Now, I’ve said my share of curses towards the lead footed (both gas and break) drivers of the over-stuffed death-traps that are China’s transit system, but man … some days it just doesn’t pay to ask for correct change…

Basically, the story goes… two dudes and their tight-panted tag-along get on a bus in Wuhan and put 5 RMB in the box. The bus driver explains that it’s 2 RMB/person, and therefore they owe another yuan. The guy, who apparently usually pays with a bus card (and gets a cheaper rate because of it, argues that it is 5 RMB for 4 people. Claiming the bus driver is trying to cheat him, he files his complaint to the back of the driver’s head with his elbow.

With no doubt wided-eyed expectation of things to come, all the passengers sit and watch, generally ignoring the driver’s pleas to call the police. One exception is a brave woman who stands up for the driver, and is quickly beaten down by buddy #2. The thugs demand the driver open the door, but the driver is too busy counting the Chinamation birdies flying around his head. After randomly pushing buttons to open the doors, the punks give the driver another beating for not opening the door. Buddha intervenes and the door opens.

The three exit the bus only to throw a couple large rocks through the window at the driver. The driver makes a snide comment about no one calling the police (he’s some nerve, eh?) and then 28 people exit the bus without so much of a “hey pal, you alright? You just got the shit kicked out of you.”

I’ve noticed more and more taxis featuring Plexiglas dividers segregating themselves from their fares. I now understand why, and wonder if they wont be fitted into buses in the near future.

Incidentally, I’ve officially crossed “Chinese bus driver” off of my list of future career options.


  1. Ohmygod! That sucks.

    I like the way the newsreader warned parents not to let their children watch it though.

    Strange, someone had an argument with the bus driver here in Sheffield on my way to work this morning, because the guy was standing in the middle of the road and the bus nearly hit him. Fortunately, no elbows or rocks were thrown, but I’m pretty sure that it would’ve been stopped long before it got to that stage.

  2. What happened to the brave woman in this episode is exactly the reason why Chinese don’t intervene when they see arguments/fights happening in front of them…they’re worried about getting attacked themselves…

    Now if we can only find a reason for them not doing anything when they see a car accident on the road…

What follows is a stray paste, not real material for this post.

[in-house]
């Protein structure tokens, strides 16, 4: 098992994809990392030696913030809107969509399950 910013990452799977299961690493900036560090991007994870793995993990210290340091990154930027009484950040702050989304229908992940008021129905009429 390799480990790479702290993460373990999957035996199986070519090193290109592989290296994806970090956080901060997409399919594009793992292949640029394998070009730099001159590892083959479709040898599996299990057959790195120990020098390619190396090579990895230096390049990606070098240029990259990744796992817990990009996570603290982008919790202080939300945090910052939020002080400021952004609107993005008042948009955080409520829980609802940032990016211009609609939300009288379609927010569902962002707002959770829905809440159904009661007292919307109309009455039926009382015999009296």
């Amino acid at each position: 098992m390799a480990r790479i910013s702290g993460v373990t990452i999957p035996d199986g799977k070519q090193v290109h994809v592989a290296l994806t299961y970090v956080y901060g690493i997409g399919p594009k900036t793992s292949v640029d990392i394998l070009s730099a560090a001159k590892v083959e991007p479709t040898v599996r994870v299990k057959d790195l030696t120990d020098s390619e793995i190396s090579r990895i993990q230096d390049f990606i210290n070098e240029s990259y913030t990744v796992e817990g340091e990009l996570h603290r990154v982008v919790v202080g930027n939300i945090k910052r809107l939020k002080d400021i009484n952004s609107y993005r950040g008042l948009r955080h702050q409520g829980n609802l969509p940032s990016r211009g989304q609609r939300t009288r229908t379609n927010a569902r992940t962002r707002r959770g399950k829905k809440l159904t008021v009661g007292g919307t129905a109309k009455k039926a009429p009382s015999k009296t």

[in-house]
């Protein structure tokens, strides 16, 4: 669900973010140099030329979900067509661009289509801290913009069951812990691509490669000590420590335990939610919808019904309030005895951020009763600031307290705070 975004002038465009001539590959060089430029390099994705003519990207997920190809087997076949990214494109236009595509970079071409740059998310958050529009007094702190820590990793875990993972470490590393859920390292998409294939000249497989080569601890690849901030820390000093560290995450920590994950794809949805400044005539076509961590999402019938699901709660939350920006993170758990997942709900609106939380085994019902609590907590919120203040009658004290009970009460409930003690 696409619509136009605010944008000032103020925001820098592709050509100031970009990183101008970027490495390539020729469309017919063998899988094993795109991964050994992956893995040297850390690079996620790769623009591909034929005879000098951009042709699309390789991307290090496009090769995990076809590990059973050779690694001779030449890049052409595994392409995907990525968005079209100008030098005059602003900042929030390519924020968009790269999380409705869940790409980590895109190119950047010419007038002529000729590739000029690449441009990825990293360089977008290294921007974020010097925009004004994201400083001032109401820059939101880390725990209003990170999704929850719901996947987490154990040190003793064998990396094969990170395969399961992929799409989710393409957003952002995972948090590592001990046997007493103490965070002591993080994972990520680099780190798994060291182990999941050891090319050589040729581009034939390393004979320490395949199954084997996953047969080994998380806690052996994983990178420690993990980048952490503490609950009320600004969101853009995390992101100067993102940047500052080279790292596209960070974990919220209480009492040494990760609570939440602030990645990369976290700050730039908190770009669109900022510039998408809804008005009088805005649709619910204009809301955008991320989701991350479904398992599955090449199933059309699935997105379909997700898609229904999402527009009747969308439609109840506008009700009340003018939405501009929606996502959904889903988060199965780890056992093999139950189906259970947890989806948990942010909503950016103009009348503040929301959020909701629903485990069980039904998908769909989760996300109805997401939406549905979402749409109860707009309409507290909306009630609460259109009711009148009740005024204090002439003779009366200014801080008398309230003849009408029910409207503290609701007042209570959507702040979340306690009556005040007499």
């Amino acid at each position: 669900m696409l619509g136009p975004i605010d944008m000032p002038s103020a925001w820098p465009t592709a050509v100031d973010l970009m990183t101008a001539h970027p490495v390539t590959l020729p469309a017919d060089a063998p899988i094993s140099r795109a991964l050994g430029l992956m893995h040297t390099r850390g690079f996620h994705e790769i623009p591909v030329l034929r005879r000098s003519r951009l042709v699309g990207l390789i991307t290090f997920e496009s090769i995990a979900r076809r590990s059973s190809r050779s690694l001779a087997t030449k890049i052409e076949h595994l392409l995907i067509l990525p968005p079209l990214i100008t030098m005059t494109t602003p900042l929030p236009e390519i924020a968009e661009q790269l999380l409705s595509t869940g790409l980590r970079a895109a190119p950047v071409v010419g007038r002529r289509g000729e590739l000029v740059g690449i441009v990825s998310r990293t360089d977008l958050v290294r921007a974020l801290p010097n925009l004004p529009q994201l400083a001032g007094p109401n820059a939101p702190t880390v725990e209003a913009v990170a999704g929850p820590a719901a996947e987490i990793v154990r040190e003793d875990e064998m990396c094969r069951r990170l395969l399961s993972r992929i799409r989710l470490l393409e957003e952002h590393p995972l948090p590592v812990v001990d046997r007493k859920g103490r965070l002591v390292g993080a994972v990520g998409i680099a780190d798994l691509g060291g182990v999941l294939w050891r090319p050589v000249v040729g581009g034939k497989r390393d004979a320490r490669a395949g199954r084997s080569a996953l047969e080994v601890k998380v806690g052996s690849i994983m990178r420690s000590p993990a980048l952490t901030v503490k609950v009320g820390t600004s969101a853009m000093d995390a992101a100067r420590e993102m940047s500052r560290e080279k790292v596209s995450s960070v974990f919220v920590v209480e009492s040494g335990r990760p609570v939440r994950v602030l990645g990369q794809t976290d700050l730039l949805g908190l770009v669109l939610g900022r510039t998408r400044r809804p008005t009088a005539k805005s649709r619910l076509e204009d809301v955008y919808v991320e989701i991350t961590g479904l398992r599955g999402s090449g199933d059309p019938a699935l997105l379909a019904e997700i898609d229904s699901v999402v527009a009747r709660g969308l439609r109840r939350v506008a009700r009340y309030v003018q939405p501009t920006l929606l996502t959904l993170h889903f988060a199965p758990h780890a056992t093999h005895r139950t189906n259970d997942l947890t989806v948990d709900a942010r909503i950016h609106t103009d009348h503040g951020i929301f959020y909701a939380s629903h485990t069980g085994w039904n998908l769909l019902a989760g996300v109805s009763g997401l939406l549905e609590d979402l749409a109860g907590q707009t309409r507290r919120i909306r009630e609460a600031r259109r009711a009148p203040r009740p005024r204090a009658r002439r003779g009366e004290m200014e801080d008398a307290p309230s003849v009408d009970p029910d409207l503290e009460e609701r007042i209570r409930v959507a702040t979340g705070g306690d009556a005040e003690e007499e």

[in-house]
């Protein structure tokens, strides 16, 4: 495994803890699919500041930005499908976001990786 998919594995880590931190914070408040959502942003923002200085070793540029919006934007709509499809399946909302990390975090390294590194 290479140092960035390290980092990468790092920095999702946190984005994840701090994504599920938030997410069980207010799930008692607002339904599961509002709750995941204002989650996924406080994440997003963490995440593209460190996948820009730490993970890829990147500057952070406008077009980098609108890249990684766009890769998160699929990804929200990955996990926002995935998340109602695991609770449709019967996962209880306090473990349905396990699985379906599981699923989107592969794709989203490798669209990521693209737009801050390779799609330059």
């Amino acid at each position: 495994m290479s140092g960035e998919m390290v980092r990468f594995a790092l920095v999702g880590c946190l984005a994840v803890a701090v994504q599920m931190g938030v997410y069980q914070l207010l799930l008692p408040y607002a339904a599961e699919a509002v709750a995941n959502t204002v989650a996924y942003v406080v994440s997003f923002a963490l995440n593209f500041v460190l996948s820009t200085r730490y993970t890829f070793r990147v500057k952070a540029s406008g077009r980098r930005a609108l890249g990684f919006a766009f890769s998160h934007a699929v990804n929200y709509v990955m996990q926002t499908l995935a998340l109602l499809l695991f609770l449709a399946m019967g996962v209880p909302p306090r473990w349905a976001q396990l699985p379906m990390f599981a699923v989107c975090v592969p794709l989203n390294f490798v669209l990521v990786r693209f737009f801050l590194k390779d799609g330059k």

3. @Dezza: I think that’s the reason many people in all countries don’t get involved in such things. However, I think it goes a bit deeper than that. I think there’s a sense of “doing the right thing” and “fending for someone other than you and yours” that has been beaten out of much of the population of this country for one reason or another.

  4. Actually it is much the same in the UK. And at least these tossers have now been arrested and imprisoned. In the UK they’d get a fine and 20 hours community service 🙁

  5. Okay… so here’s a question… I’ll be starting some long-term Mandarin study in Dalian come February 07…

    Let’s say I want to help… And let’s say I do intervene in a situation like that…And let’s say I hypothetically break the guy’s face… should I be expecting some jail time and/or deportation?

    In general, what is the police attitude towards foreigners defending themselves/fending of attackers?

  6. Hey Mike, if you break the guy’s face, run like hell. I’ve never heard of police being lenient on foreigners. I doubt a bloody nose and some hurt feelings is going to land you in jail or get you deported, but it isn’t going to make you friendly to the locals.

    Basically, it comes down to a tricky balance of how does it benefit them. This in itself is an extremely complicated thing to understand as it doesn’t neccessarily go by the rules of what we consider a “benefit”. Either way, the defending/fending off thing doesn’t play into it – that requires a sense of justice or “right”, something that is very far away from any service the police provide…

    Check out “Birds of a Feather: A Laowai Warning” at my other blog, it might give you some insight on what standing up for what’s “right” brings.

  7. This attitude that everything outside my circle of friends and relative “I don’t care and it doesn’t matter to me, has probably to do,in my eyes,both with Chinese culture(guanxi) and recent history(Cultural revolution).

    China was mostly of its time split in different small countries, ruled by some kind of warlords until the bravest one did not decide to unify all those small countries(via a bloody massacre) to become again a Greater China.
    Chiang Kai Sheck was almost more concerned about his own country mens than the japanese approaching the country.
    For chinese first it comes what matters me directly,my family,relatives and friends,the outside world can go to die…
    This self centred attitude reached its zenith after the cultural revolution who add a deep sense of distrust among each other turning out in todays nobody trusteach other Dog-eat-dog society …

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